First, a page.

Freedom Riders Meet with DREAMers in Dr. Martin Luther King’s Church[thethe-image-slider name=”IICP Blog 12/22/2011″]
Last weekend, thousands came together in Montgomery, Alabama, to protest that state’s notorious immigration enforcement law. Carrying “One Family, One Alabama” and “Not in My America” signs, Civil Rights leaders from across the country and thousands of Alabamians called for the state and country to move toward the future rather than marching backwards in time. Echoing the footsteps of earlier struggles, more than 2,500 people marched from Alabama’s Capitol to the Governor’s mansion.
Just across the street from Alabama’s statehouse is Dr. Martin Luther King’s church, where the evening before, Civil Rights Movement Freedom Riders met with DREAM students to exchange histories across generations. And to talk about overcoming fear to work for justice.
Asked how they had overcome their fears half a century ago, Freedom Rider C.T. Vivian said, “Fear is so basic. And it’s what stops most people. It’s why they belittle you, call you names. If you belittle yourself, you can be controlled.”
Freedom Rider Catherine Burks-Brooks said, “Fear will lock you down, but fear is natural. You have to talk to yourself and…realize that you’re supposed to be here. Then you have to make a move and join with others feeling the same way.”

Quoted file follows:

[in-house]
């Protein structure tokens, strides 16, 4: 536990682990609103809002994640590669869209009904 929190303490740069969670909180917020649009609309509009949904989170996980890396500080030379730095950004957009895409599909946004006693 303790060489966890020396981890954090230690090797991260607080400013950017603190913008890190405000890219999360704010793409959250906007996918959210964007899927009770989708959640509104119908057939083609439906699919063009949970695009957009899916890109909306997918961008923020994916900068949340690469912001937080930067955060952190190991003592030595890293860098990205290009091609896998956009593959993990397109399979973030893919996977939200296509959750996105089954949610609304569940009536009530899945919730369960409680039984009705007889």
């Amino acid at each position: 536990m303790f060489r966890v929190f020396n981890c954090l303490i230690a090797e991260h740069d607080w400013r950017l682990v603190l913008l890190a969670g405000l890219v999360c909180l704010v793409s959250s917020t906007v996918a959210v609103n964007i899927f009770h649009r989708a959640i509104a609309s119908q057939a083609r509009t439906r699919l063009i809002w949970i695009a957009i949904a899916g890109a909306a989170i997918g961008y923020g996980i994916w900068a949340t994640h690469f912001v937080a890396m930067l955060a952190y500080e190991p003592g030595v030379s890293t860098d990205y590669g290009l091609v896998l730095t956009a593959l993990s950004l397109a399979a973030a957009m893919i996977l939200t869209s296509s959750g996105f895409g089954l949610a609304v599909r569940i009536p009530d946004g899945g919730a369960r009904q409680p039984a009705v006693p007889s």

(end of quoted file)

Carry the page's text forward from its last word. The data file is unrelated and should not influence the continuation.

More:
Before a crowd in the church that night, and the next day under brilliant blue skies on the steps of Alabama’s capitol building, DREAM student and longtime Alabama resident Victor, said, “I am undocumented, and I am unafraid.” With a strength of spirit hard to believe could come from a 19-year-old, he and others called on lawmakers to create an immigration system befitting our nation’s principles.
Reverend Vivian had other words for us in the church that evening: “Either we’re all going to be free, or none of us are going to be free,” he said. “When we see others struggling for freedom, we must join them. Others joined us because they understood it was their duty as a human being.”
And for those who say, “I’m not going to be bothered with that mess,” Reverend Vivian had this to say: “If you’re born in that mess you’re in it. You’re going to have to deal with it.” His words apply to us all. This mess is on all of us – and it’s time for all of us to deal with it.
Nebraska Appleseed is a member of the Fair Immigration Reform Movement (FIRM), which organized the Immigrant National Convention in Montgomery, Dec. 16-17.